SUPREME COURT HOLDS THAT VICTIMS OF HUMAN RIGHTS VIOLATIONS HAVE A RIGHT TO THE CCTV FOOTAGE OF INTERROGATION
The Three Judge Bench of the Hon’ble Supreme Court of India comprising of Justices R.F. Nariman, K.M. Joseph and Aniruddha Bose passed a Judgment dated 02.12.2020 in the case of Paramvir Singh Saini v. Baljeet Singh & Others (Special Leave Petition (Criminal) No. 3543 of 2020) and held that victims of Human Rights Violations have a right to the CCTV Footage of Interrogation.
In 2018, the Apex Court had passed a direction for the constitution of Central Oversight Body (COB) by the Ministry of Home Affairs to regulate the use of video recorded in a crime scene during the investigation. The Court directed that COB may issue appropriate directions in this respect. The Supreme Court while considering another matter D.K. Basu Vs. State of West Bengal & Others (2015) 8 SCC 744, held that there was a need for further directions that in every State an oversight mechanism must be created whereby an independent committee can study the CCTV camera footages and periodically publish a report of its observations thereon. The COB was further directed to issue appropriate instructions in this regard at the earliest.
In the present case, a Special Leave Petition was filed by one Paramvir Singh Saini which raised questions on the video-audio recording of the statements and the installation of CCTV cameras in Police Station. The Apex Court vide Order dated 16.07.2020 had issued a notice in the instant SLP to the Ministry of Home Affairs on the question of audio-video recordings of Section 161 CrPC Statements as provided by proviso to Section 161 (3) and on the installation of CCTV cameras in Police Station. The Court vide Order dated 16.09.2020 asked the States and the Union Territories to submit a report on the exact position of the CCTV cameras in each Police Station and also on the constitution of Oversight Committees.
In furtherance of these directions, Compliance Affidavits and Action Taken Reports were filed by 14 States; however, they failed to disclose the exact position of CCTV cameras and details of the Oversight Committees that have been already constituted in the States and Union Territory.
Taking note of the situation and in furtherance of the Fundamental Rights guaranteed under Article 21 of the Constitution of India, the Hon’ble Supreme Court passed the following directions:
- Oversight Committees to be constituted at State and District Levels.
(a) The State Level Oversight Committee (SLOC) must consist of:
- The Secretary/Additional Secretary, Home Department;
- Secretary/ Additional Secretary, Finance Department;
- The Director-General/Inspector General of Police; and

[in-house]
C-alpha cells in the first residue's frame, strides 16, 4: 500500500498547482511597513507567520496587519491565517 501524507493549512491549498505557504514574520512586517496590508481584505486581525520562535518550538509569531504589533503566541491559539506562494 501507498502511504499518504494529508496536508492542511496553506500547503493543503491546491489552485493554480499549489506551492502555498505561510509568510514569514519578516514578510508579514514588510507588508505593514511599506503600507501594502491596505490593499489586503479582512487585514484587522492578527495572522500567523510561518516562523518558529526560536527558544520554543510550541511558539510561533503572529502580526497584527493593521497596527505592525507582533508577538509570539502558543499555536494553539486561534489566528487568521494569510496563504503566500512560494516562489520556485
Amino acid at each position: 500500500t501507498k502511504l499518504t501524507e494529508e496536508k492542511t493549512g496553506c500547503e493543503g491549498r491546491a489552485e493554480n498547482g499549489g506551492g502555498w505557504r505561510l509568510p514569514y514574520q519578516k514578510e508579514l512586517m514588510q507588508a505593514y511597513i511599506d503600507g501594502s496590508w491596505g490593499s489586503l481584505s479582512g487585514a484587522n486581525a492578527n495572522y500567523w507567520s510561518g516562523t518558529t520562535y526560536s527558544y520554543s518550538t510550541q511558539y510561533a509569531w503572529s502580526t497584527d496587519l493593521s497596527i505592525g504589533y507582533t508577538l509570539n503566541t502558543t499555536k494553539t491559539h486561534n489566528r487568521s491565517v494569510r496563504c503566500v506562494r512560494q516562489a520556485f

- The Chairperson/member of the State Women’s Commission
(b) The District Level Oversight Committee (DLOC) should comprise of:
- The Divisional Commissioner/ Commissioner of Divisions/ Regional Commissioner/ Revenue Commissioner Division of the District (by whatever name called);
- The District Magistrate of the District;
- A Superintendent of Police of that District; and
- A mayor of a municipality within the District/ a Head of the Zilla Panchayat in rural areas.
2. The working, maintenance and recording of CCTVs shall be the duty of the SHO of the concerned police station. In case of any fault with the equipment or malfunctioning of CCTVs, it shall be the duty of the SHO to immediately report to the DLOC. If the CCTVs are not functioning in a police station then it shall be the duty of the SHO to inform the DLOC about the arrest/interrogations carried out during that period and to forward the recording to the DLOC. If the SHO of a police station reports about the non-functioning of CCTVs, it shall be the duty of the DLOC to inform the SLOC about the repair and purchase of the equipment, which shall be done immediately.
3. It shall be the duty of the SHO to maintain the CCTV data, backup of data, rectification of fault etc.
4. It shall be the duty of the State and Union Governments to ensure that CCTV cameras are installed at all entry and exit points; main gate of the police station; all lock –ups; all corridors; lobby/the reception area; all verandas/outhouses; Inspector’s room; Sub-Inspector’s room; areas outside the lock-up room; station hall; in front of the police station compound; outside (not inside) washroom’s toilets; back part of every Police Station.
5. The CCTV systems must be equipped with night vision and must consist of audio and video footage.
6. The Union of India has to file an Affidavit updating the Court on the constitution and workings of the Central Oversight Body. Additionally, it shall be the duty of the Union of India to compulsorily install CCTV cameras and recording equipment in the offices of:
- Central Bureau of Investigation (CBI)
- National Investigation Agency (NIA)
- Enforcement Directorate (ED)
- Narcotics Control Bureau (NCB)
- Department of Revenue Intelligence (DRI)
- Serious Fraud Investigation Office (SFIO)
- Any other agency carrying out investigations and having the power to arrest.
7. The SLOC and the COB shall give directions to all the Police Stations and investigative/enforcement agencies to display in English, Hindi and Vernacular language about the coverage of the concerned premises by CCTV.
8. Furthermore, it must be clearly mentioned that in case of any violations of Human Rights, a person has a right to complain to the National/State Human Rights Commission, Human Rights Court or the Superintendent of Police or any other Authority having the power to take cognizance of an Offence. The CCTV footage shall be preserved for a period of not less than six months and the victim shall have a right to the CCTV footage in the event of any Human Rights violations.
The Indian Lawyer & Allied Services